The day everything changed
Wells’ grandfather put him on a motorcycle for the first time when he was 6 years old. His grandfather set the choke and let Wells go free. The skills we pick up as children make them second nature when we’re older, and so the motorcycle became an extension of Wells’ body. Although never a professional rider, Wells took the sport seriously and participated in many competitions over the years
When his daughters were young, he put them on motorcycles, just like his grandfather had done for him. It was a gift of joy and freedom. Why not share it with his daughters?
In 1992, Wells was a new father. His three daughters were all under the age of 10. He had decided to move to Oregon with plans to buy a motorcycle shop and teach at a college in Eugene. One evening, he went for a walk in the shale hills at the base of The Cliffs Book as he had done many times before. He and another rider were turning when the rider in front of him missed a turn and put his bike down. Wells’ split-second decision to get away from the other rider sent him tumbling off his bike.
“I just hit it wrong. I hit the top of the head instead of the side,” Wells recalled.
He never lost consciousness. He was present for all. He just felt like he couldn’t move his body.
The doctor was a straight shooter, Wells said. The doctor came in and told my family: “He’s paralyzed from the neck down, get used to it.” And so, what do you do from there?”
Wells’ immediate thoughts upon hearing this were not of motorcycles or guitars. His number one concern was whether he would get to hug his daughters again.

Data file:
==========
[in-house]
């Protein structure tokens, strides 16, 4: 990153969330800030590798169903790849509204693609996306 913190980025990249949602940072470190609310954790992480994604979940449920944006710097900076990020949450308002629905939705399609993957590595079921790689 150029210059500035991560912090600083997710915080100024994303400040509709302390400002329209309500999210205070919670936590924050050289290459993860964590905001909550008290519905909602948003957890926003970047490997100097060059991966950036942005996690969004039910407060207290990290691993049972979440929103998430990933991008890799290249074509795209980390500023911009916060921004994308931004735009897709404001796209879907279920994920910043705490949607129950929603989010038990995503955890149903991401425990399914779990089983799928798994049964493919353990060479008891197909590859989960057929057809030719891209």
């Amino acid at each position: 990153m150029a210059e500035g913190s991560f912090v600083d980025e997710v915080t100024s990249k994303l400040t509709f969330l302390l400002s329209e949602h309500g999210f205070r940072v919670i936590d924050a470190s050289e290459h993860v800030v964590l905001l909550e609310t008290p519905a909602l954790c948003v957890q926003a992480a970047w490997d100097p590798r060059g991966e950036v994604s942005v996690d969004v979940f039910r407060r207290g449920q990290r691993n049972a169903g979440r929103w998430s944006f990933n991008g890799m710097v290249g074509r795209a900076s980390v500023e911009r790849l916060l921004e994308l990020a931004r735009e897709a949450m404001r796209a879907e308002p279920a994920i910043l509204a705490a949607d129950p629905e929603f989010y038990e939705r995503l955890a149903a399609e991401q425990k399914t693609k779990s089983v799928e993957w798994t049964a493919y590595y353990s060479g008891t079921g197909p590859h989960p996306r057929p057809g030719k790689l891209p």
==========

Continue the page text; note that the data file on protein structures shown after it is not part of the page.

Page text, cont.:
A legacy lives on
Wells has what is known as incomplete quadriplegia. Complete quadraplegia is what most people think of when they hear the term: complete paralysis of all four limbs. That was Wells’ initial diagnosis. However, exactly four months after the accident, he moved his left leg ever so slightly. Immediately after that, he moved his left thumb.
These small movements began a long journey of recovery that would eventually level him with a relatively strong left side of his body and a weak and weak right side. His right hand would never be able to press strings on fretboards and play notes on a guitar. He thought about it for a while. He could hug his daughters. He felt lucky to still be able to work as a researcher and technical writer and provide for his family.
Fifteen years later, Wells’ brother had a Les Paul guitar and placed it in Wells’ lap and said, “Play it or drop it.” Wells tried to hold on, but he didn’t take it off.
“And then I realized when I grabbed my neck, I naturally raised my palm up and found myself moving my fingers a little bit. All of a sudden you think, maybe i can do that.”
He danced with his left hand and, to his genuine surprise, the notes sounded. His love for the guitar was reawakened. He began looking through catalogs for a guitar that would fit on his body so he could play. But he couldn’t find anything. Wells decided to make one.
He based the shape on a Fender Stratocaster and called his creation the Quadricaster (his sense of humor was unaffected by his injury).
Wells bought an empty wooden electric guitar body and began sculpting it so it would fit on his lap. He carved a large scoop into the top to leave room for his right arm to rest so he could reach the strings more easily. He wired it up to his preferred specs and installed the best pickups. The guitar is fully equipped with electronics that help create long and sustained notes. He started making music again, the kind he always loved: nuance, atmosphere, complimentary sounds.
Reflecting on the motorcycle accident, Wells said, “I’m kind of glad it happened to me. Because if it didn’t, I would have had a bike shop in Oregon and my daughters would have been racing and riding because everyone loved it. And no doubt, they would have been hurt.”